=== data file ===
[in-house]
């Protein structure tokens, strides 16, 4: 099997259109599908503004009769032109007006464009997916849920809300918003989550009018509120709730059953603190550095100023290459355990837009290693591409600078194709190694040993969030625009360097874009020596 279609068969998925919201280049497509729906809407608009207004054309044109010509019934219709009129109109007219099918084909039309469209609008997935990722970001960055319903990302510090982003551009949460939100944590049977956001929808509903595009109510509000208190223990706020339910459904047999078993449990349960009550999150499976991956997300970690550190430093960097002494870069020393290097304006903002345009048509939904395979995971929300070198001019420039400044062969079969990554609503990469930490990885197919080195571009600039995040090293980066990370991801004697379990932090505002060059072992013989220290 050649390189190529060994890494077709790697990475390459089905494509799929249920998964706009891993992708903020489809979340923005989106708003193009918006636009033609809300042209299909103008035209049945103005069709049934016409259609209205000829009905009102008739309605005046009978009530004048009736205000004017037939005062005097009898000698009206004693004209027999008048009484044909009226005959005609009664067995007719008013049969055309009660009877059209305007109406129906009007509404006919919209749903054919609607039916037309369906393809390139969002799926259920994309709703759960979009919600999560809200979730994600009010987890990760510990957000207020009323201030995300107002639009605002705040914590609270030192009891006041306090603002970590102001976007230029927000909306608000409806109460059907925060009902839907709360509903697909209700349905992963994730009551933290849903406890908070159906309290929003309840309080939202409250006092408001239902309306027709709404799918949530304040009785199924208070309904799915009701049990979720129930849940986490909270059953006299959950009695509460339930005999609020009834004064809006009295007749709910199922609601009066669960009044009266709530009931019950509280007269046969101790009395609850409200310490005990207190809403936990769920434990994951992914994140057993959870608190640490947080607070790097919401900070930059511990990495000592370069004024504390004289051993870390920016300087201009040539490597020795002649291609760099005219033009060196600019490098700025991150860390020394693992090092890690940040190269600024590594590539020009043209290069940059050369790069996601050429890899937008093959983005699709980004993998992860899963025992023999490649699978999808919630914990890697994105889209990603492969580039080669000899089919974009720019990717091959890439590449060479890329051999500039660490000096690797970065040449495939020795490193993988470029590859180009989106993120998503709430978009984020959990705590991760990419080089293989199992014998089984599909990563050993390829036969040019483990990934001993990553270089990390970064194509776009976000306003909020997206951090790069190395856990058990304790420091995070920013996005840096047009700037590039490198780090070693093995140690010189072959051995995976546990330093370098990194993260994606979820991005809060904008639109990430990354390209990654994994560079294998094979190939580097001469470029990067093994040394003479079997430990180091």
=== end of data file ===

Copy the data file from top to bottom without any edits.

[in-house]
């Protein structure tokens, strides 16, 4: 099997259109599908503004009769032109007006464009997916849920809300918003989550009018509120709730059953603190550095100023290459355990837009290693591409600078194709190694040993969030625009360097874009020596 279609068969998925919201280049497509729906809407608009207004054309044109010509019934219709009129109109007219099918084909039309469209609008997935990722970001960055319903990302510090982003551009949460939100944590049977956001929808509903595009109510509000208190223990706020339910459904047999078993449990349960009550999150499976991956997300970690550190430093960097002494870069020393290097304006903002345009048509939904395979995971929300070198001019420039400044062969079969990554609503990469930490990885197919080195571009600039995040090293980066990370991801004697379990932090505002060059072992013989220290 050649390189190529060994890494077709790697990475390459089905494509799929249920998964706009891993992708903020489809979340923005989106708003193009918006636009033609809300042209299909103008035209049945103005069709049934016409259609209205000829009905009102008739309605005046009978009530004048009736205000004017037939005062005097009898000698009206004693004209027999008048009484044909009226005959005609009664067995007719008013049969055309009660009877059209305007109406129906009007509404006919919209749903054919609607039916037309369906393809390139969002799926259920994309709703759960979009919600999560809200979730994600009010987890990760510990957000207020009323201030995300107002639009605002705040914590609270030192009891006041306090603002970590102001976007230029927000909306608000409806109460059907925060009902839907709360509903697909209700349905992963994730009551933290849903406890908070159906309290929003309840309080939202409250006092408001239902309306027709709404799918949530304040009785199924208070309904799915009701049990979720129930849940986490909270059953006299959950009695509460339930005999609020009834004064809006009295007749709910199922609601009066669960009044009266709530009931019950509280007269046969101790009395609850409200310490005990207190809403936990769920434990994951992914994140057993959870608190640490947080607070790097919401900070930059511990990495000592370069004024504390004289051993870390920016300087201009040539490597020795002649291609760099005219033009060196600019490098700025991150860390020394693992090092890690940040190269600024590594590539020009043209290069940059050369790069996601050429890899937008093959983005699709980004993998992860899963025992023999490649699978999808919630914990890697994105889209990603492969580039080669000899089919974009720019990717091959890439590449060479890329051999500039660490000096690797970065040449495939020795490193993988470029590859180009989106993120998503709430978009984020959990705590991760990419080089293989199992014998089984599909990563050993390829036969040019483990990934001993990553270089990390970064194509776009976000306003909020997206951090790069190395856990058990304790420091995070920013996005840096047009700037590039490198780090070693093995140690010189072959051995995976546990330093370098990194993260994606979820991005809060904008639109990430990354390209990654994994560079294998094979190939580097001469470029990067093994040394003479079997430990180091």